I’ve been listening to some long-forgotten audiobooks that were in the depth of one of my computer’s drives, but were automatically downloaded to my iPhone. As I was waiting in the McDonalds drive-through, I listened to the speaker talk about various daily irritations that put people in a bad mood. As I listened, I felt pretty good about myself: “People get upset about that? I’d never let that bother me. Wow, maybe I’m all enlightened now!”
Unfortunately, I missed the next five minutes of the audiobook as I became fixated on the car in front of me. The driver, on his cell phone, could barely manage the corner to get to the speaker. Then he was still talking as he was asked for his order. He then negotiated the next corner to the pay window still talking on his cell phone and obviously trying to get his billfold out of his pocket. Since I go to that McDonalds every day, I knew he was tripling my wait time by not hanging up and concentrating on the business at hand.
Annoyed, I bought my drink and got on the road and started listening to my audio book again. The speaker was still talking about the ills of irritation, and suddenly my bad mood dissipated as I had to laugh at myself. No, I wasn’t enlightened. I was a textbook case of useless irritation.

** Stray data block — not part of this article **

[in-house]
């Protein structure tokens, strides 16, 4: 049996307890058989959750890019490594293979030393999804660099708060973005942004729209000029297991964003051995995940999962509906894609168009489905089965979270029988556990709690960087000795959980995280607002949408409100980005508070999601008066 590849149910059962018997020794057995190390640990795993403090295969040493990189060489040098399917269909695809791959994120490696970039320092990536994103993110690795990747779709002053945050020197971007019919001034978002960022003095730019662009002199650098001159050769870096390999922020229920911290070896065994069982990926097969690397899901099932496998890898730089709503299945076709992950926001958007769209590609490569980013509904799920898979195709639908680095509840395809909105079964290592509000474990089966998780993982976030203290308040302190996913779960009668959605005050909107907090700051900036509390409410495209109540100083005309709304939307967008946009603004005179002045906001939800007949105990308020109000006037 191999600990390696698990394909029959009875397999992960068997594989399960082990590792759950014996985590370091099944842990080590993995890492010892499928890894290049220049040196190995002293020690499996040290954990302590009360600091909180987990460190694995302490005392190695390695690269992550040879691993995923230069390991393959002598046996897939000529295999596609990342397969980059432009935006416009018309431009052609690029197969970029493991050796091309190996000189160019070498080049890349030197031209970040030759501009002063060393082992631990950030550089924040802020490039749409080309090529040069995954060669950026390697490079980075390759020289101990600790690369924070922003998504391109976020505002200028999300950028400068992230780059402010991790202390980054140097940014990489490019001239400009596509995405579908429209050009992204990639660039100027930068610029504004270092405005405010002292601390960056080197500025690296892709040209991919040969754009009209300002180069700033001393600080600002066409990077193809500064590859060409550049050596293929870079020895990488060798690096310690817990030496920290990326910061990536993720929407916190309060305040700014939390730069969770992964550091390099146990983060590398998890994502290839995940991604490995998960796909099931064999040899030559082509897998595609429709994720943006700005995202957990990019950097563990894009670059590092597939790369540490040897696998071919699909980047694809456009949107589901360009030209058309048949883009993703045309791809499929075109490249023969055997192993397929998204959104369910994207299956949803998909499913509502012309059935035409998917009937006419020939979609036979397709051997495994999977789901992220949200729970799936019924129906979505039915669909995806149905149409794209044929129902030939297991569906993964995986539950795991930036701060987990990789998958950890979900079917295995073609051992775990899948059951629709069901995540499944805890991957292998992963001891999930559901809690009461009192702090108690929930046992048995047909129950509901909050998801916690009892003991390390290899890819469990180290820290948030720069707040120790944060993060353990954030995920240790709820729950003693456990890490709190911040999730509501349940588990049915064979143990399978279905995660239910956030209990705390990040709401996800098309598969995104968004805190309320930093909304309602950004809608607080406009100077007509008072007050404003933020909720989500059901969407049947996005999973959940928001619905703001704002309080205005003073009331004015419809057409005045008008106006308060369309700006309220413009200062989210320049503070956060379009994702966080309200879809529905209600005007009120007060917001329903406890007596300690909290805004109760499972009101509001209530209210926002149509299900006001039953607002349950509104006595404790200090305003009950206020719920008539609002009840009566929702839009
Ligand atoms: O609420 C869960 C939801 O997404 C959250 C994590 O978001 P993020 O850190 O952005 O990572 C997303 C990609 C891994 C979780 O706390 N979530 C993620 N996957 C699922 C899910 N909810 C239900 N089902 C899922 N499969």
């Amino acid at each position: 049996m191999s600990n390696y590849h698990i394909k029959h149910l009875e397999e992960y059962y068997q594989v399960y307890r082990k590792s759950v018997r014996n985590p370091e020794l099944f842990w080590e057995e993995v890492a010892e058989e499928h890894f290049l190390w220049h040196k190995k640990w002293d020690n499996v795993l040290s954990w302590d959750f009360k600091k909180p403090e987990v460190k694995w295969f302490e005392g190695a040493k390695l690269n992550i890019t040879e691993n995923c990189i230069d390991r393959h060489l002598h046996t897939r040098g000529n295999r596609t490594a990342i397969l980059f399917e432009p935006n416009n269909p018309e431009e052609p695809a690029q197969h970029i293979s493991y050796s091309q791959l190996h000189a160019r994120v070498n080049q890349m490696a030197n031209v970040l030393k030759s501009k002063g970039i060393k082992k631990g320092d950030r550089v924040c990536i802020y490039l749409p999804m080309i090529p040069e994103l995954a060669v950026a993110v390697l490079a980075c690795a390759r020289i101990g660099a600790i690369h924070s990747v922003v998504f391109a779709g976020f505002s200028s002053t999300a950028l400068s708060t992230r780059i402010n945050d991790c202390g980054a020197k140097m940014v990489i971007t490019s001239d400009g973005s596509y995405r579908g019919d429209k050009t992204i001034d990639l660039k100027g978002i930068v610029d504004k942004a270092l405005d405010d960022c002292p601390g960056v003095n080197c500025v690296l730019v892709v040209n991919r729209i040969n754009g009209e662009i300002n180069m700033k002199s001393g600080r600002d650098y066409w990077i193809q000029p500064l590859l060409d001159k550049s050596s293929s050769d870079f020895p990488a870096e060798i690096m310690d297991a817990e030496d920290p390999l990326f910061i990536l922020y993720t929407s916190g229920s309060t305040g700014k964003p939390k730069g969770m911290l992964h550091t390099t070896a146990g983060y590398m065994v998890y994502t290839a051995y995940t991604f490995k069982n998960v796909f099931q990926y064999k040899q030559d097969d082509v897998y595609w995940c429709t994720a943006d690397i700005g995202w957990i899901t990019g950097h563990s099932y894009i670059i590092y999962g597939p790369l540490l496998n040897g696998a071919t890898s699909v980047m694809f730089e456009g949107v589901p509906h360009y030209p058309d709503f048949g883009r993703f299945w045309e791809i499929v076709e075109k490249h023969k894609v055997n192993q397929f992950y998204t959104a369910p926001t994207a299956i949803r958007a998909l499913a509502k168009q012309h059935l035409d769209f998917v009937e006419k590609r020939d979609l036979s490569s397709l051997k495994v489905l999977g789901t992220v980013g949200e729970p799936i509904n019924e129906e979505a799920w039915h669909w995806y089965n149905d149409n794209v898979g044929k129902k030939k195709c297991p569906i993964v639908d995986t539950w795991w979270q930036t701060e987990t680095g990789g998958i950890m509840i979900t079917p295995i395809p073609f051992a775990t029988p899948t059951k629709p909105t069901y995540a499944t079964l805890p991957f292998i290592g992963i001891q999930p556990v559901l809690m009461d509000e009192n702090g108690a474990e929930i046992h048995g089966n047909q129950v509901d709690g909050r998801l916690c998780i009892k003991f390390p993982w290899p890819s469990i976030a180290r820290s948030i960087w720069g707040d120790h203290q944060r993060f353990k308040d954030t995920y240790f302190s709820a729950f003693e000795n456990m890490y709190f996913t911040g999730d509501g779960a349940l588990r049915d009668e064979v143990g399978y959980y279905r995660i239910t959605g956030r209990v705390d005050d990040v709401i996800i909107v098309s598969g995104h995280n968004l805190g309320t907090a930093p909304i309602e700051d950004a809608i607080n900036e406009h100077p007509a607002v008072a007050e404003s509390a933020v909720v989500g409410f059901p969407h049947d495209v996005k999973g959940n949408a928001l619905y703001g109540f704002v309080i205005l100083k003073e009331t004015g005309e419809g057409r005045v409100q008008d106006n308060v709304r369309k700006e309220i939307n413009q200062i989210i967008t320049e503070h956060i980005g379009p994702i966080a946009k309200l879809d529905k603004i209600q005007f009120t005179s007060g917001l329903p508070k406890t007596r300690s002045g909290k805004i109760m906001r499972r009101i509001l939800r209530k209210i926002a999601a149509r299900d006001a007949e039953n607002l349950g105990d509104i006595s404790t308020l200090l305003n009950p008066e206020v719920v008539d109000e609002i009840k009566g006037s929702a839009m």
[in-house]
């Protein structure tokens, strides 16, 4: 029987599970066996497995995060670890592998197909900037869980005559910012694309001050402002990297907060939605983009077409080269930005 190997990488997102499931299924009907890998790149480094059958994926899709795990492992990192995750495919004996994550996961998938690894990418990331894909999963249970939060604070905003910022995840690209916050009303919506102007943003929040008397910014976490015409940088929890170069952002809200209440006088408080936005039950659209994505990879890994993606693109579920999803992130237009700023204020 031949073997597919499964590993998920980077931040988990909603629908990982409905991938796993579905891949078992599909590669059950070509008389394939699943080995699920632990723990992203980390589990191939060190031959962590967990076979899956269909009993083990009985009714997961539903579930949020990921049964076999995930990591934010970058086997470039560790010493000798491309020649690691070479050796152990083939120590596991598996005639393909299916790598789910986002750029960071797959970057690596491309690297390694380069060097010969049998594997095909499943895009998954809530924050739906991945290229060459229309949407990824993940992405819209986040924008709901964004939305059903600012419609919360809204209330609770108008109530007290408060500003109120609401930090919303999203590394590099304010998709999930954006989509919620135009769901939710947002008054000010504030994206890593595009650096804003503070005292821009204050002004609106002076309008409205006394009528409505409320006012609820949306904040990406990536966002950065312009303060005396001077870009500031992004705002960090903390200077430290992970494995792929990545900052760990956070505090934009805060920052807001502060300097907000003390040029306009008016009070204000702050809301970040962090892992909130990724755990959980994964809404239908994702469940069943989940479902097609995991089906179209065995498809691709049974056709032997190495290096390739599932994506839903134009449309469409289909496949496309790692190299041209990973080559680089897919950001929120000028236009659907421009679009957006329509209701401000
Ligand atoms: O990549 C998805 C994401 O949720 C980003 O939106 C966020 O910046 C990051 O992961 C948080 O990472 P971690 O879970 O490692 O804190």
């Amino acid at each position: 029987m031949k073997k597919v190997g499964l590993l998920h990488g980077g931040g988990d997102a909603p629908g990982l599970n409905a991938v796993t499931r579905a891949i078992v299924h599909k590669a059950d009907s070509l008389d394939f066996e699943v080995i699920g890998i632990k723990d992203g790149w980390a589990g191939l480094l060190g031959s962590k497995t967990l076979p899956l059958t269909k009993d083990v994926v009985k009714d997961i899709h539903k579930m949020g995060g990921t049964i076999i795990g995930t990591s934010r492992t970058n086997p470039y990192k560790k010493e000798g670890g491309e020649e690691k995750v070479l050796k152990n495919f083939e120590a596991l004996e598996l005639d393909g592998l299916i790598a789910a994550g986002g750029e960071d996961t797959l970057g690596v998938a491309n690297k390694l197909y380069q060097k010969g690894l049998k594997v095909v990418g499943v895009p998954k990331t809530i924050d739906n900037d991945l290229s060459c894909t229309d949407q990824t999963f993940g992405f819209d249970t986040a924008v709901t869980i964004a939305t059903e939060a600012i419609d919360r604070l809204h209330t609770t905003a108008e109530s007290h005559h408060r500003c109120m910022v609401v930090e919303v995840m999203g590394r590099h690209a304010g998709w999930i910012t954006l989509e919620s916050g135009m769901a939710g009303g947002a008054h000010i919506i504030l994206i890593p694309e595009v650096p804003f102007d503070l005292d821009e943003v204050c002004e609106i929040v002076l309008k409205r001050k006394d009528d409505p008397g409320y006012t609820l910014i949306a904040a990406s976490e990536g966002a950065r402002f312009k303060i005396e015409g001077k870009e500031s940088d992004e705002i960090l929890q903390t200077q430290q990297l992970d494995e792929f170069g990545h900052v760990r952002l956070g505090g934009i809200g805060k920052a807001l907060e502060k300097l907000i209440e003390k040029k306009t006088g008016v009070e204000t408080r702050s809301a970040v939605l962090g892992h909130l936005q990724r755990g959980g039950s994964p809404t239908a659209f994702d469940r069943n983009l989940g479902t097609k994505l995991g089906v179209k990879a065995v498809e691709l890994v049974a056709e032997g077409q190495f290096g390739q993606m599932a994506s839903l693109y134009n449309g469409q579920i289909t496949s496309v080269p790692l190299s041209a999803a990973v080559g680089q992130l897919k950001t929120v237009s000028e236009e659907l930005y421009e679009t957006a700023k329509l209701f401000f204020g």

Let’s face it: I was going to be in the drive-through line the same amount of time whether I was annoyed or not. I had two options. I could have gotten out of my car and told the guy to hang up his phone. But that was something I was never going to do. Or I could have listened to my book, and let the time pass by more pleasantly. Being irritated at him simply resulted in my wasting a few minutes of life that I wasn’t going to get back.
So perhaps the lesson here is to ask the question: Can I do anything about this irritating situation? If the answer is yes, then do it. If the answer is no, find a more pleasant alternative than dwelling on your irritation.